What To Do with Cats When You Go On Vacation
Vacations, travelling, and leaving home for whatever reason, forces cat owners to choose how their cats will be taken care of while the owner is gone.
The main choices are:
>>Take the cat with you (not usually the best option)
>>Board the cat at the veterinarian’s office or a kennel
>>Have a cat sitter come to your house to care for the cat
Your decision should be influenced by the personality of the individual cat, if she needs any special care, how long you’ll be gone, perhaps if you’ve heard awesome recommendations for a specific kennel or sitter and any other special circumstances and cost.
Things to consider if you take the cat with you:
>>Is your cat friendly and easy-going? Does she hide or take off running? Is she hyper with other people?
>>How does your cat react to travelling in her carrier…in your vehicle?
>>Are you going to stay at someone’s house? Have you asked their opinion about bringing your cat? Are any of those people allergic to cats? Do they have other animals who won’t get along with your cat? Are there young children who are familiar with cats? Will those kids pester your cat?
>>Are you staying at hotels? – be sure they are “pet friendly”.
>>You’ll need to take with you: litter box, litter, litter scooper, bags, food (don’t forget if you use canned food and do NOT use an entire can for a meal, then you’ll need to refrigerate the leftovers), water, treats, two bowls, spoons (for canned), something to clean the bowls, blankets, toys, any medications, a cat first aid kit is nice to have on hand, sticky rollers or something to remove all the tons of loose cat hair everywhere, cat carrier, leash and harness (if you use them), something to clean up vomit and/or potty accidents, and anything else I might have forgotten. Whew.
Things to consider if you board the cat:
>>Check out the kennel or the vet’s boarding area BEFORE you take off on your trip to ensure you are pleased with it.
>> Reputable kennels require proof of your cat’s health care. Get vaccination information from your veterinarian in advance.
>>It’s less stressful on your cat if the boarding area is AWAY FROM the area where dogs are boarded (noisy).
>>If your cat has health issues, veterinarians may be the way to go as they can monitor your cat. Should your cat become sick, they will be able to treat it immediately.
>> Many boarding facilities will spend time playing, grooming & petting your cat, as well as basic cat care.
>>Take items that are allowed…kennels usually have more room for your cat’s personal goodies; such as: blanket, scratching post, her own litter box & litter, toys. Definitely take your cat’s food – whatever she is used to eating!
>>Some cats do NOT do well staying outside their homes. They may act up, not eat, hide, etc. Most cats will do fine after a day.
>>If fleas or parasites are found on the cat upon arrival, most boarding facilities will treat your cat before placing the cat in its designated “room”. The parasite treatment will be at your expense.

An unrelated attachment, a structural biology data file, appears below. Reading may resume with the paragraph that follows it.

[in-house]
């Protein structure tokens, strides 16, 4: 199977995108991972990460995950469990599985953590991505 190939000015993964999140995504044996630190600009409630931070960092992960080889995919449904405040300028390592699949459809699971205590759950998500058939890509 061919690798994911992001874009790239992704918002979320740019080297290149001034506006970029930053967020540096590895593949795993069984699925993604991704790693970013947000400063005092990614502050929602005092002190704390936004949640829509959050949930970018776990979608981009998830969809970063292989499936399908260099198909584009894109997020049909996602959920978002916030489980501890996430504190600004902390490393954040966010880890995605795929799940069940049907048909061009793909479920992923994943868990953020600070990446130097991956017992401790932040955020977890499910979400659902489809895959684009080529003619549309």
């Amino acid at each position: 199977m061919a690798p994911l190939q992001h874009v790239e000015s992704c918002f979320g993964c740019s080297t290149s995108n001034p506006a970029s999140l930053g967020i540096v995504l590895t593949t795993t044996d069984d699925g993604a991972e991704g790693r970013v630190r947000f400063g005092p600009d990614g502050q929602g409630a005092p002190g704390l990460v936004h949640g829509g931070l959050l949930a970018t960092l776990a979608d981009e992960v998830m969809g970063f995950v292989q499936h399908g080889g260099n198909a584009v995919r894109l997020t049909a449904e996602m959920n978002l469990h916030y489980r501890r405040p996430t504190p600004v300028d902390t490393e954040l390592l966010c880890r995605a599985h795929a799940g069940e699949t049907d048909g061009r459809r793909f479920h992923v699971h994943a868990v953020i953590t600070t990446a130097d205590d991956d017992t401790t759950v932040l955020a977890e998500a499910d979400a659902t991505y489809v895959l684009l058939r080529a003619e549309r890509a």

>> Most vet offices can only offer limited sized cages. This may work for a short time away, but I don’t like the idea of my cat stuck in a cage for days and days, and possibly not being taken out often for exercise. Boarding facilities are set up for longer stays and have larger areas for the cats to freely move around in.
Things to consider if you choose a cat sitter:
>>Cats prefer staying in their home with all their familiar surroundings, scents and stability.
>>A cat sitter could be a friend, neighbor, family member or a professional pet sitter. Try to have them visit you and your cat a few times before leaving on a trip.
>>Have the cat sitter come to your house at least once a day to: clean out the litter box, provide fresh water and food, give meds if required, and attempt to play with the cat to help burn off some energy.
>>There are some professional pet sitters who are trained to care for cats with special needs or conditions. Although in my opinion, if the cat requires special care, she should probably be taken to the vet’s office to be boarded. If the needs are not critical, perhaps a regular kennel would work, too.
>>Provide the cat sitter with: your vet’s phone number, a number (or numbers) to reach you while you’re away, anything special that the sitter needs to tend to, and what the sitter is allowed to do in case the cat needs emergency medical care. You can contact your veterinarian and let them know you’re leaving your cat at home with a cat sitter taking care of your cat, and if anything happens, what the vet has permission to do in your absence.
>>A pet sitter, if asked, can turn lights on/off and bring your mail inside.
>>Your cat can become bored or depressed being left alone for such long periods of time in between the cat sitter visits, which could result in “bad” behavior. It is wise to cat-proof the house massively before leaving on a trip, including setting out an extra litter box, closing the doors to most of the rooms, storing away cords and other items your cat could chew on.
>>You need to be comfortable having someone (possibly a complete stranger) enter your home, properly care for your cat and to not let your cat escape out the door.